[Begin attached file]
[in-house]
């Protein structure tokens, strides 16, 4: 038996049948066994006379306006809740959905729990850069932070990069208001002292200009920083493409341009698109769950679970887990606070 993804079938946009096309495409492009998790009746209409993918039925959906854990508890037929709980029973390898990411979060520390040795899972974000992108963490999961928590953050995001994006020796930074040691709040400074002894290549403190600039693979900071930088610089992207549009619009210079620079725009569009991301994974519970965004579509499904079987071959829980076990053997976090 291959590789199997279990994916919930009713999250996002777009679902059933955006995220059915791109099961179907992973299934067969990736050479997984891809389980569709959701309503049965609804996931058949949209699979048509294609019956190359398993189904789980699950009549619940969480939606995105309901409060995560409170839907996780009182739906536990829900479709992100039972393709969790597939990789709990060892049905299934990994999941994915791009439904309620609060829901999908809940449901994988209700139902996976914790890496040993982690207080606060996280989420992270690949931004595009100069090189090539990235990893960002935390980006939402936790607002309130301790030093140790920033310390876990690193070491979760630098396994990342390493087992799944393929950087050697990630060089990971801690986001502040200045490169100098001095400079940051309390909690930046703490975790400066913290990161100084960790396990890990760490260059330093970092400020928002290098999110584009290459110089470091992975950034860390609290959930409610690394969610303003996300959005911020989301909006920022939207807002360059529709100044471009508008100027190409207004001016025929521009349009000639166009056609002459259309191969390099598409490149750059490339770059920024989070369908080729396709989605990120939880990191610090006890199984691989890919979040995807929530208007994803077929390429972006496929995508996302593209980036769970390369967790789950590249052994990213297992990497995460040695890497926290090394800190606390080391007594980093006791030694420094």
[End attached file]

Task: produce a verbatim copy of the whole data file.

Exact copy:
[in-house]
């Protein structure tokens, strides 16, 4: 038996049948066994006379306006809740959905729990850069932070990069208001002292200009920083493409341009698109769950679970887990606070 993804079938946009096309495409492009998790009746209409993918039925959906854990508890037929709980029973390898990411979060520390040795899972974000992108963490999961928590953050995001994006020796930074040691709040400074002894290549403190600039693979900071930088610089992207549009619009210079620079725009569009991301994974519970965004579509499904079987071959829980076990053997976090 291959590789199997279990994916919930009713999250996002777009679902059933955006995220059915791109099961179907992973299934067969990736050479997984891809389980569709959701309503049965609804996931058949949209699979048509294609019956190359398993189904789980699950009549619940969480939606995105309901409060995560409170839907996780009182739906536990829900479709992100039972393709969790597939990789709990060892049905299934990994999941994915791009439904309620609060829901999908809940449901994988209700139902996976914790890496040993982690207080606060996280989420992270690949931004595009100069090189090539990235990893960002935390980006939402936790607002309130301790030093140790920033310390876990690193070491979760630098396994990342390493087992799944393929950087050697990630060089990971801690986001502040200045490169100098001095400079940051309390909690930046703490975790400066913290990161100084960790396990890990760490260059330093970092400020928002290098999110584009290459110089470091992975950034860390609290959930409610690394969610303003996300959005911020989301909006920022939207807002360059529709100044471009508008100027190409207004001016025929521009349009000639166009056609002459259309191969390099598409490149750059490339770059920024989070369908080729396709989605990120939880990191610090006890199984691989890919979040995807929530208007994803077929390429972006496929995508996302593209980036769970390369967790789950590249052994990213297992990497995460040695890497926290090394800190606390080391007594980093006791030694420094």